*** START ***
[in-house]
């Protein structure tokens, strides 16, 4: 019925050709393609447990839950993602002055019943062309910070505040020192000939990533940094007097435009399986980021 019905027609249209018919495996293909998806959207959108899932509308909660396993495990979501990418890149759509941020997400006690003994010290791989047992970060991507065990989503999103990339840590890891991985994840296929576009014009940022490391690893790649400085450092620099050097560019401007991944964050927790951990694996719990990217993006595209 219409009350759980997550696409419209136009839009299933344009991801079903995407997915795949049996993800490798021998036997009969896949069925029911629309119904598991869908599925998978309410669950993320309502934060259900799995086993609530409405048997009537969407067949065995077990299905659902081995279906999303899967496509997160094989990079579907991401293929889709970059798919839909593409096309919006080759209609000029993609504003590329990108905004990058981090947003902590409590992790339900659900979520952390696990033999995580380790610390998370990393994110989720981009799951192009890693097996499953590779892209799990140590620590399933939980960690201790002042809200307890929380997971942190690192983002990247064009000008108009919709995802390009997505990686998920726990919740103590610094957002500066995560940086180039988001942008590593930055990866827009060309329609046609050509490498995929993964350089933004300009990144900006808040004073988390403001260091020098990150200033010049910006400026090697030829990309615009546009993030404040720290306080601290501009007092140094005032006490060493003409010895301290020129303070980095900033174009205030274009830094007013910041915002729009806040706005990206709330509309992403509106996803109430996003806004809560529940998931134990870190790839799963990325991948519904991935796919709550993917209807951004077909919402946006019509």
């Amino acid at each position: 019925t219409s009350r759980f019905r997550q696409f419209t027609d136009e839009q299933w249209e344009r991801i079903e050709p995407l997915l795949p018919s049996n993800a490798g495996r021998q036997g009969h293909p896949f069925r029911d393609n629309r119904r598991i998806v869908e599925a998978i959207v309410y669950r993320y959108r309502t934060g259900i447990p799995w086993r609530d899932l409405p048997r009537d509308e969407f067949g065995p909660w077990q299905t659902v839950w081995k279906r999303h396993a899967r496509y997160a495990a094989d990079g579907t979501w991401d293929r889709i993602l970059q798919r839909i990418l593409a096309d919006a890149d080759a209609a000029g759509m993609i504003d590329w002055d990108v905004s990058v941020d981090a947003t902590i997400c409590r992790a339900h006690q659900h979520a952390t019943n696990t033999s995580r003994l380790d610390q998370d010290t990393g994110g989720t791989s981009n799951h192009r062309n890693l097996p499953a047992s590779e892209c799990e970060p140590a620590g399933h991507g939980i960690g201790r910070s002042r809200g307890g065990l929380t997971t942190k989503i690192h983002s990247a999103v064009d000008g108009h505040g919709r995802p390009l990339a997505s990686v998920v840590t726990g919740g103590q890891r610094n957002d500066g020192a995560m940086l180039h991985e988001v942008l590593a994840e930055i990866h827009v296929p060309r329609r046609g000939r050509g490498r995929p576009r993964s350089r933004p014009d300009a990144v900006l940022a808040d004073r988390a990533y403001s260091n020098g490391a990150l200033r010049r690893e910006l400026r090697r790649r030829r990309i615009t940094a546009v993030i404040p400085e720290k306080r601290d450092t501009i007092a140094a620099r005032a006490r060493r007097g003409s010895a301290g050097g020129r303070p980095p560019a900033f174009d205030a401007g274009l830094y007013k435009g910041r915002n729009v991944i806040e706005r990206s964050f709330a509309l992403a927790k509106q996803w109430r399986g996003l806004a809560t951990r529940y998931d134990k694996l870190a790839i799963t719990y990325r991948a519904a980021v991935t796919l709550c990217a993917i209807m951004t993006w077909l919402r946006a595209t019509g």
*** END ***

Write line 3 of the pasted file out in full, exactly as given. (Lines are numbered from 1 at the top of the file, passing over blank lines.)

């Amino acid at each position: 019925t219409s009350r759980f019905r997550q696409f419209t027609d136009e839009q299933w249209e344009r991801i079903e050709p995407l997915l795949p018919s049996n993800a490798g495996r021998q036997g009969h293909p896949f069925r029911d393609n629309r119904r598991i998806v869908e599925a998978i959207v309410y669950r993320y959108r309502t934060g259900i447990p799995w086993r609530d899932l409405p048997r009537d509308e969407f067949g065995p909660w077990q299905t659902v839950w081995k279906r999303h396993a899967r496509y997160a495990a094989d990079g579907t979501w991401d293929r889709i993602l970059q798919r839909i990418l593409a096309d919006a890149d080759a209609a000029g759509m993609i504003d590329w002055d990108v905004s990058v941020d981090a947003t902590i997400c409590r992790a339900h006690q659900h979520a952390t019943n696990t033999s995580r003994l380790d610390q998370d010290t990393g994110g989720t791989s981009n799951h192009r062309n890693l097996p499953a047992s590779e892209c799990e970060p140590a620590g399933h991507g939980i960690g201790r910070s002042r809200g307890g065990l929380t997971t942190k989503i690192h983002s990247a999103v064009d000008g108009h505040g919709r995802p390009l990339a997505s990686v998920v840590t726990g919740g103590q890891r610094n957002d500066g020192a995560m940086l180039h991985e988001v942008l590593a994840e930055i990866h827009v296929p060309r329609r046609g000939r050509g490498r995929p576009r993964s350089r933004p014009d300009a990144v900006l940022a808040d004073r988390a990533y403001s260091n020098g490391a990150l200033r010049r690893e910006l400026r090697r790649r030829r990309i615009t940094a546009v993030i404040p400085e720290k306080r601290d450092t501009i007092a140094a620099r005032a006490r060493r007097g003409s010895a301290g050097g020129r303070p980095p560019a900033f174009d205030a401007g274009l830094y007013k435009g910041r915002n729009v991944i806040e706005r990206s964050f709330a509309l992403a927790k509106q996803w109430r399986g996003l806004a809560t951990r529940y998931d134990k694996l870190a790839i799963t719990y990325r991948a519904a980021v991935t796919l709550c990217a993917i209807m951004t993006w077909l919402r946006a595209t019509g």